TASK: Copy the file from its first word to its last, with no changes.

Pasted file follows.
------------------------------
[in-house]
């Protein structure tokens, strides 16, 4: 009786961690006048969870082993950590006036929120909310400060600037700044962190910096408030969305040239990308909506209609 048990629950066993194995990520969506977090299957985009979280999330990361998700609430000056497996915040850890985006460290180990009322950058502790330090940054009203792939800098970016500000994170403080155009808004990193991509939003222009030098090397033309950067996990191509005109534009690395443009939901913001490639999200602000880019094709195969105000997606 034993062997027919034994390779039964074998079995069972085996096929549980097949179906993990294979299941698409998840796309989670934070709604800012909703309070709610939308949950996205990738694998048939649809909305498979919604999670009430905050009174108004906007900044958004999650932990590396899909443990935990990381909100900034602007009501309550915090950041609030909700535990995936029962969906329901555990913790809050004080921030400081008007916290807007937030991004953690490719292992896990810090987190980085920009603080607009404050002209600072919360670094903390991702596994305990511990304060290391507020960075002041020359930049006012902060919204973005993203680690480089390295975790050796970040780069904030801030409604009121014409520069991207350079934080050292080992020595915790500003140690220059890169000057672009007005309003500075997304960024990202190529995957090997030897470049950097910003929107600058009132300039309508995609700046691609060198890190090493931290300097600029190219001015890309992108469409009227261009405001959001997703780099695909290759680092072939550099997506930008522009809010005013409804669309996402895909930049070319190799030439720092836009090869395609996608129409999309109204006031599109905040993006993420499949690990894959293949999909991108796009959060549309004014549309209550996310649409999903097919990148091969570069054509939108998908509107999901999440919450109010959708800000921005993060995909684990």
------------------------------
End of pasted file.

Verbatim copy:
[in-house]
């Protein structure tokens, strides 16, 4: 009786961690006048969870082993950590006036929120909310400060600037700044962190910096408030969305040239990308909506209609 048990629950066993194995990520969506977090299957985009979280999330990361998700609430000056497996915040850890985006460290180990009322950058502790330090940054009203792939800098970016500000994170403080155009808004990193991509939003222009030098090397033309950067996990191509005109534009690395443009939901913001490639999200602000880019094709195969105000997606 034993062997027919034994390779039964074998079995069972085996096929549980097949179906993990294979299941698409998840796309989670934070709604800012909703309070709610939308949950996205990738694998048939649809909305498979919604999670009430905050009174108004906007900044958004999650932990590396899909443990935990990381909100900034602007009501309550915090950041609030909700535990995936029962969906329901555990913790809050004080921030400081008007916290807007937030991004953690490719292992896990810090987190980085920009603080607009404050002209600072919360670094903390991702596994305990511990304060290391507020960075002041020359930049006012902060919204973005993203680690480089390295975790050796970040780069904030801030409604009121014409520069991207350079934080050292080992020595915790500003140690220059890169000057672009007005309003500075997304960024990202190529995957090997030897470049950097910003929107600058009132300039309508995609700046691609060198890190090493931290300097600029190219001015890309992108469409009227261009405001959001997703780099695909290759680092072939550099997506930008522009809010005013409804669309996402895909930049070319190799030439720092836009090869395609996608129409999309109204006031599109905040993006993420499949690990894959293949999909991108796009959060549309004014549309209550996310649409999903097919990148091969570069054509939108998908509107999901999440919450109010959708800000921005993060995909684990």